Secrets of Getting Wealthy
January 08, 2009
At the base of almost every ethical system in the world is the idea that the pursuit and worship of money is unfulfilling, and there is much truth to this. But while idolizing material wealth is likely to be a path to spiritual and moral poverty, it is important to remember some of the reasons why people get rich in a market economy -- as well as some of the implications of their efforts.
1. You get wealthy by producing value.
Generally, there are two roads to wealth. You can make something and trade it to people who want it, or you can use force to take things that don’t belong to you. For most of history, the easiest way to get rich was simply to take things from other people; indeed, in ancient China and at the height of the Roman Empire, “commerce” was looked down upon.
But over the last five hundred years or so, the legal institutions that encourage trade and commerce have developed. The histories of the European economies in which modern market economies developed is by no means spotless, but one thing that the process of global integration and the spread of the market economy did was spread the means to prosperity all over the world. The planet can today support far more people than it could formerly, and the potential exists for everyone to be rich.
2. Other people get rich if you get rich by producing, and they can get rich if you save.
Your restraint produces capital and new technology for others, who can use the funds you don’t consume to produce new goods and new technologies. Moreover, if you are a successful entrepreneur your ideas and innovations generate benefits for everyone. Ironically, the bulk of the benefit is likely to accrue to people other than you.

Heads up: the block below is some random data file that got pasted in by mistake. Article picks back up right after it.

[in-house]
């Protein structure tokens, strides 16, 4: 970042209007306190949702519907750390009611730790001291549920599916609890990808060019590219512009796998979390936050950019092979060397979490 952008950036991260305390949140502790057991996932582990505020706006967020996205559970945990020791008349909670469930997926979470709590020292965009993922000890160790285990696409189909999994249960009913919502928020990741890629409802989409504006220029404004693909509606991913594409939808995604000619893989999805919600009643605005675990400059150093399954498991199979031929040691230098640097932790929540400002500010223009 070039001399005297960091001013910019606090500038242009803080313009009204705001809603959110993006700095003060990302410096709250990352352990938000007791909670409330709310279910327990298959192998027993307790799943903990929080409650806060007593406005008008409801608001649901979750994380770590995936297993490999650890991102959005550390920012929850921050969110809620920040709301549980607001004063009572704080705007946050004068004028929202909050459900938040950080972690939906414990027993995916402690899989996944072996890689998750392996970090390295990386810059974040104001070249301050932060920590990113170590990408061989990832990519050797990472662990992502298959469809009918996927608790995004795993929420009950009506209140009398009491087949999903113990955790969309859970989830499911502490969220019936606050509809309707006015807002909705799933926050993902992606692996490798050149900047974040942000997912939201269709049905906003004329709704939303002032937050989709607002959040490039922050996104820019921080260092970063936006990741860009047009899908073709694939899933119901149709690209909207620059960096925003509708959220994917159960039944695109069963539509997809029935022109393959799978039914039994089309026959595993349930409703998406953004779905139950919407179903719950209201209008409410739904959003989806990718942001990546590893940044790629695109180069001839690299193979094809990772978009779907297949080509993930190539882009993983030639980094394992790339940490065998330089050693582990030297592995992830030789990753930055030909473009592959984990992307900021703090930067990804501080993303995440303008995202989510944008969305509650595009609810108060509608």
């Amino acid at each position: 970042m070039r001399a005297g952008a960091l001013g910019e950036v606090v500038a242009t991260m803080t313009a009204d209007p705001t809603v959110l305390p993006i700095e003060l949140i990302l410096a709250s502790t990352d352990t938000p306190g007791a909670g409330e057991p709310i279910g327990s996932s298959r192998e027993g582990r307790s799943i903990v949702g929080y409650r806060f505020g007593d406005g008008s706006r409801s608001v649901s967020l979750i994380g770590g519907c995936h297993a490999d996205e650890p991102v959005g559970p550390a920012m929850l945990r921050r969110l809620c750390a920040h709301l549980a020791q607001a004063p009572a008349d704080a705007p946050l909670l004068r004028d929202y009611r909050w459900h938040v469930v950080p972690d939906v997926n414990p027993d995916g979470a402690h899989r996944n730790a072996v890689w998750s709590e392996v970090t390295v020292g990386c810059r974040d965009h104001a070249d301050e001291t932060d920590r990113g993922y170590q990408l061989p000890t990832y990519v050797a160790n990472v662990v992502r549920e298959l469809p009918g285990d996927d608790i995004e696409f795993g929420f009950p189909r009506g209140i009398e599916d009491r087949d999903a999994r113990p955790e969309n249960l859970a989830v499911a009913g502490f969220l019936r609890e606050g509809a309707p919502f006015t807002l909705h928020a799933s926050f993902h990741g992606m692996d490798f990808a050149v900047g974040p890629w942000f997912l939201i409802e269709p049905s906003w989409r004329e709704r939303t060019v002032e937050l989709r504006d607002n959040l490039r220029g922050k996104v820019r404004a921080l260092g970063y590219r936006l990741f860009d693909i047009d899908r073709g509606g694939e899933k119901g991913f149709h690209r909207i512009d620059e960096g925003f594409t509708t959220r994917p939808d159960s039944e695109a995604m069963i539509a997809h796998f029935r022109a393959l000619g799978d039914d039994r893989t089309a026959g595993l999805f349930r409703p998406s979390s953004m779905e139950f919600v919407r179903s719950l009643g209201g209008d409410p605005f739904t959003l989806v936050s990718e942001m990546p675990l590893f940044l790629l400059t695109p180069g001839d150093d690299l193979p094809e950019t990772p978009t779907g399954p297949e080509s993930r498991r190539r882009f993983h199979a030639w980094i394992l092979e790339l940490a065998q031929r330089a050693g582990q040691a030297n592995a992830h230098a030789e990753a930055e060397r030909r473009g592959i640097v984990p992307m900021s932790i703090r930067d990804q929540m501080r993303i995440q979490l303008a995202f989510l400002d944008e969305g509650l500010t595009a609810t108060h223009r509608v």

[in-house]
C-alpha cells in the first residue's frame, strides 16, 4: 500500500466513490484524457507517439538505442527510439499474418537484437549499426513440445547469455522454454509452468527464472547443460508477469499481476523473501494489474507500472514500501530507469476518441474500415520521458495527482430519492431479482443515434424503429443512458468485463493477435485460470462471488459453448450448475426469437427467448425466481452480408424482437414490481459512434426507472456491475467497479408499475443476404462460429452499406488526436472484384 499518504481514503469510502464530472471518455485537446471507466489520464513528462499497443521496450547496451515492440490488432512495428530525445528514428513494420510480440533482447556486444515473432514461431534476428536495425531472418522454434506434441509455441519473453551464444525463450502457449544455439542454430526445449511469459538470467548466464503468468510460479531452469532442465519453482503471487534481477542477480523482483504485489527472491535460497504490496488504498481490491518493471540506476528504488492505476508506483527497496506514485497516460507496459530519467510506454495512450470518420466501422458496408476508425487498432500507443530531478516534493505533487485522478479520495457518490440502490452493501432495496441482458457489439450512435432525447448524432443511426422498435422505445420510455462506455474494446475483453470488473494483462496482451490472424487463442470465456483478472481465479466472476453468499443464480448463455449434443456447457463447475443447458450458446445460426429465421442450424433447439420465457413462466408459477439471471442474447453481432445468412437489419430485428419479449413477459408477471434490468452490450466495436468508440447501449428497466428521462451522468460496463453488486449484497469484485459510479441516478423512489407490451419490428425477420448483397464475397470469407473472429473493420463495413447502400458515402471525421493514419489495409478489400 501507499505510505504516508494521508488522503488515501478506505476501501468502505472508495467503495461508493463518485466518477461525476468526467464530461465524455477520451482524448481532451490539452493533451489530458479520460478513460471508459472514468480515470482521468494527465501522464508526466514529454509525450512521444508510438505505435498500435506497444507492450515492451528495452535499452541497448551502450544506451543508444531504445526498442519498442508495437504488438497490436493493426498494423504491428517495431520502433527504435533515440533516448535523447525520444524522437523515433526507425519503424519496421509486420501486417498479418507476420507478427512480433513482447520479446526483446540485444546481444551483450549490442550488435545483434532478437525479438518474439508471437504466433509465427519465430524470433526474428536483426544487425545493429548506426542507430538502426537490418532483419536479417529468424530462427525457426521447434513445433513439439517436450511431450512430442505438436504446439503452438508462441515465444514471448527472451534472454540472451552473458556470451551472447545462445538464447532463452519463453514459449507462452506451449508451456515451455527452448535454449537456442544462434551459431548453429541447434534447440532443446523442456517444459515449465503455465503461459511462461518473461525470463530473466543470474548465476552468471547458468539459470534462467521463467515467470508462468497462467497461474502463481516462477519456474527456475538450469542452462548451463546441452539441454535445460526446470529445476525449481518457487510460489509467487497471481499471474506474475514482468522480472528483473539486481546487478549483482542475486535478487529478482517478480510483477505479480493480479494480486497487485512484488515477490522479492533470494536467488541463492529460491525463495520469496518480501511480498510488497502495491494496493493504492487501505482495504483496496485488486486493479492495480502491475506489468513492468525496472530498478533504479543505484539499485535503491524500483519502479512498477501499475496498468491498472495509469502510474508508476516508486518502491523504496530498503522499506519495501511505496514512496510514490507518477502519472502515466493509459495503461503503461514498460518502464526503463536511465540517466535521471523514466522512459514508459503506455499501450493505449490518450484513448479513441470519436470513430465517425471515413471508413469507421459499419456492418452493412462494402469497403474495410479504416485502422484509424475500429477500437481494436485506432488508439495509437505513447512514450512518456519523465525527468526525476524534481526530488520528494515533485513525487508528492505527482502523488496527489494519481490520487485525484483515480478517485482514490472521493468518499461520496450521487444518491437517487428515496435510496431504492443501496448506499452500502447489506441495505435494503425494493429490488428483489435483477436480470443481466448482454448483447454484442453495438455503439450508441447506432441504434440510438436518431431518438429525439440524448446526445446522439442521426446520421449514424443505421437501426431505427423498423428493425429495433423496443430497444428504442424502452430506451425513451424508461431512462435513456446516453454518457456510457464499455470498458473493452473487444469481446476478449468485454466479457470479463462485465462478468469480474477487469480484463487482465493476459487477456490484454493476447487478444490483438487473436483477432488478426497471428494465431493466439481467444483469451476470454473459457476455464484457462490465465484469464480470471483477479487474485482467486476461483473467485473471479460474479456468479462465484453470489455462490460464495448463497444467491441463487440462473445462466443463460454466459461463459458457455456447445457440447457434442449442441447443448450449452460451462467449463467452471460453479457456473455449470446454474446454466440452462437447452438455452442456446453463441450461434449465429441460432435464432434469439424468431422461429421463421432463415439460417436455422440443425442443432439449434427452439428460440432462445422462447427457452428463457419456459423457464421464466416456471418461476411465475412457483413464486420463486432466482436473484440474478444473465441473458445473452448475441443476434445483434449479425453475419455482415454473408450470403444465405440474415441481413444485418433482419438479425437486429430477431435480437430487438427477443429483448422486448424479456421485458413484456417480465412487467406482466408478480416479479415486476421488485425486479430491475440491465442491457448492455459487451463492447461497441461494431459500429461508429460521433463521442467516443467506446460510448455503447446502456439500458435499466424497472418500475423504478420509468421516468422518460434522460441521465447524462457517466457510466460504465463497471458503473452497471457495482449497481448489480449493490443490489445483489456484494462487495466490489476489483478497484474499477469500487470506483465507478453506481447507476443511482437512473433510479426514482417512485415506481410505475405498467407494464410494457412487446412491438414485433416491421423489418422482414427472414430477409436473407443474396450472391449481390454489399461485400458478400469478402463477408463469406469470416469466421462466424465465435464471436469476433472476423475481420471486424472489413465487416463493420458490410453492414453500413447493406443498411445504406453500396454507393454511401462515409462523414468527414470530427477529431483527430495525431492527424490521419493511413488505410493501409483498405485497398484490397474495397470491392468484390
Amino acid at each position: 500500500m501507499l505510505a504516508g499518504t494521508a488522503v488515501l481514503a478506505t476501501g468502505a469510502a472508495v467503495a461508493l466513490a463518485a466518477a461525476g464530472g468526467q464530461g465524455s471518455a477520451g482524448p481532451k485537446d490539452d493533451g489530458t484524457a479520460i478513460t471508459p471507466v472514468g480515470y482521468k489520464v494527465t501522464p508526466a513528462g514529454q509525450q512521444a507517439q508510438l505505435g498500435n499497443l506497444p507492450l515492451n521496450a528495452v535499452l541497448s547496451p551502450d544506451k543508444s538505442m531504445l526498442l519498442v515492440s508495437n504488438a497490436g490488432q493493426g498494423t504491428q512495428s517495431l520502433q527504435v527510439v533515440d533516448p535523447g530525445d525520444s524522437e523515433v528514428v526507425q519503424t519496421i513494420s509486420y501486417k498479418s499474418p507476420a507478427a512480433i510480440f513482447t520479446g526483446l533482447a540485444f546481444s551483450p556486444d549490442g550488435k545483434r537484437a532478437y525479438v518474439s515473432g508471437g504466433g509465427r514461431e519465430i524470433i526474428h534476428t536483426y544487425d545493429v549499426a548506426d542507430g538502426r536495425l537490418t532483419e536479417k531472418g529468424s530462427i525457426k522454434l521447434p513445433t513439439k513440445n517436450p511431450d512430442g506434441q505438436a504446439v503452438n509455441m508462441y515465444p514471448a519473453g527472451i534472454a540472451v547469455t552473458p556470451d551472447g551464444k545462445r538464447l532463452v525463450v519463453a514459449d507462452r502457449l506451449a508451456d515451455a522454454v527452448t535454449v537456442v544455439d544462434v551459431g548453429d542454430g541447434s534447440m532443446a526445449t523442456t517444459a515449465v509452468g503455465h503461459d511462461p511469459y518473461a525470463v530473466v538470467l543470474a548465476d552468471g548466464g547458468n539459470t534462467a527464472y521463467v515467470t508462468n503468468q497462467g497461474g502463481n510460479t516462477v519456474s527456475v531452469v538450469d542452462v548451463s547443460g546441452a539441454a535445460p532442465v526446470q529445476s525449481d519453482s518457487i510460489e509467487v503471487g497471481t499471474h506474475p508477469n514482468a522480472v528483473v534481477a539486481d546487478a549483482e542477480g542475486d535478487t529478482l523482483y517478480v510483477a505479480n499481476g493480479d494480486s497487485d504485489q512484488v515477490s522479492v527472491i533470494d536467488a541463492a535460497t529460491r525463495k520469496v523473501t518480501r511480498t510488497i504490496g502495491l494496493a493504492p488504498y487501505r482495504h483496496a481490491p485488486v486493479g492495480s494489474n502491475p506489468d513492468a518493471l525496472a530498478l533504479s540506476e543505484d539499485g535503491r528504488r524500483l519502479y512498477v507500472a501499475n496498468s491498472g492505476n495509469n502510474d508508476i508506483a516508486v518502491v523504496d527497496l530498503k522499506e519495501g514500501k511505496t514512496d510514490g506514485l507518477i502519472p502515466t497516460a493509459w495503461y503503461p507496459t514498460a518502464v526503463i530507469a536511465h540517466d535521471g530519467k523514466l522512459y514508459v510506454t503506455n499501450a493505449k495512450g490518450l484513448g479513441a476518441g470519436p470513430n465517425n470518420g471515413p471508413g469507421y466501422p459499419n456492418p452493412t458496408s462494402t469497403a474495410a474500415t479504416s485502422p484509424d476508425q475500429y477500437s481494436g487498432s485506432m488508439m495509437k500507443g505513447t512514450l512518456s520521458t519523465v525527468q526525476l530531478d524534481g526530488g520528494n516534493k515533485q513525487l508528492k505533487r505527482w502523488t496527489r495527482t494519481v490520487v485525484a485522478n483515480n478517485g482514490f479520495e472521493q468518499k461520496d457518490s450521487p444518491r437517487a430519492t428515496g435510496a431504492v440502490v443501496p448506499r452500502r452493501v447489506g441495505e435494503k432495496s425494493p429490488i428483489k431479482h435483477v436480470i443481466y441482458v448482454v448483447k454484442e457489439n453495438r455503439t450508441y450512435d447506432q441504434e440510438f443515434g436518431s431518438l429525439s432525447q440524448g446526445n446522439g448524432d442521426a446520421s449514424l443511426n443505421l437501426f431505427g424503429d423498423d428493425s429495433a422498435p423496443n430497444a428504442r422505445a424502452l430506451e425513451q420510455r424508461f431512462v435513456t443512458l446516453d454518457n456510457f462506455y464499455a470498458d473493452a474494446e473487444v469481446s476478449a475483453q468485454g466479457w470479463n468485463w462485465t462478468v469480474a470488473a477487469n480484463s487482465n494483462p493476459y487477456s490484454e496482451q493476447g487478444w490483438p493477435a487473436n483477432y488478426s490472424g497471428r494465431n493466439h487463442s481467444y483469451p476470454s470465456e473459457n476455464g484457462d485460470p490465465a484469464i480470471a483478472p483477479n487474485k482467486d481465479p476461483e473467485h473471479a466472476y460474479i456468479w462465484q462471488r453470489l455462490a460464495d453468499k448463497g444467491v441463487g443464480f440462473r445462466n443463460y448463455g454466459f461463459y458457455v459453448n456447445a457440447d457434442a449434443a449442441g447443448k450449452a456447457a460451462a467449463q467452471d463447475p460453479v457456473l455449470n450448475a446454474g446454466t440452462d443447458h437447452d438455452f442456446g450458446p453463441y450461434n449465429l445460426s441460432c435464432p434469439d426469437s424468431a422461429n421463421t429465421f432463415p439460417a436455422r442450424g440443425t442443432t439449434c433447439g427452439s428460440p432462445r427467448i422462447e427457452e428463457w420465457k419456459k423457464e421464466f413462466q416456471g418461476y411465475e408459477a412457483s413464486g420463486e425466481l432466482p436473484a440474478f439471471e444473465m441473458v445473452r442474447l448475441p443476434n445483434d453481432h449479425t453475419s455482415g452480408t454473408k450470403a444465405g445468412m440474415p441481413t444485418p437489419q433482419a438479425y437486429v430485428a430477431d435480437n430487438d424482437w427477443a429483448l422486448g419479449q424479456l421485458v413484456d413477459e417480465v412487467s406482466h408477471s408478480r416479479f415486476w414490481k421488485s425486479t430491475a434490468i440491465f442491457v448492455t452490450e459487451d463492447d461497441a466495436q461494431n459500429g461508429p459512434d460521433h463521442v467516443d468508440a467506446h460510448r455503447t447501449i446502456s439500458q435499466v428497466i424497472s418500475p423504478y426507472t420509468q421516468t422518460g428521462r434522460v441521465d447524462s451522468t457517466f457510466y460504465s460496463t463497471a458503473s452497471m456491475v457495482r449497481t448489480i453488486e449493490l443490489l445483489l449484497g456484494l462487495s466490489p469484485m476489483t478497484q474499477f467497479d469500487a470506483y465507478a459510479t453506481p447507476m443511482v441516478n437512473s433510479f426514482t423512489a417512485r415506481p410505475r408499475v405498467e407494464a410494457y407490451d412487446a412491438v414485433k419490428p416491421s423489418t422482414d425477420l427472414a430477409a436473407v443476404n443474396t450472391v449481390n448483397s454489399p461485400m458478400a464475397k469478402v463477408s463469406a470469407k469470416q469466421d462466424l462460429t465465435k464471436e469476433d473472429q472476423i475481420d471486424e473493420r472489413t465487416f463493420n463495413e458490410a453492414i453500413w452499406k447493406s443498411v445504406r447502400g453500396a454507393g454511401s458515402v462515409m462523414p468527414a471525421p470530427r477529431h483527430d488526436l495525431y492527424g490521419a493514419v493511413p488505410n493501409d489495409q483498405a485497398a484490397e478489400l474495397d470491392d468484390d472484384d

3. “Giving Something Back” might be misleading.
Bill Gates became the richest man in the world by producing an operating system and software package that made everyone much more productive. The great irony, as some have pointed out, is that Gates’ attempts to save the world through his charitable endeavors may prove to be a drop in the bucket when compared to the contributions to human well-being that he has made through Microsoft. If you really want to help those around you, you would all do well to take a good, hard look at what you do well.
Perhaps unexpectedly, it is unnecessary to mean to do well for others in order to actually do well for others. One of the lessons of economics is that the unintended consequences of well-intentioned actions and endeavors might actually produce more harm than good. Production makes everyone better off, and even allegedly “selfish” endeavors might do more for the world than charitable activities.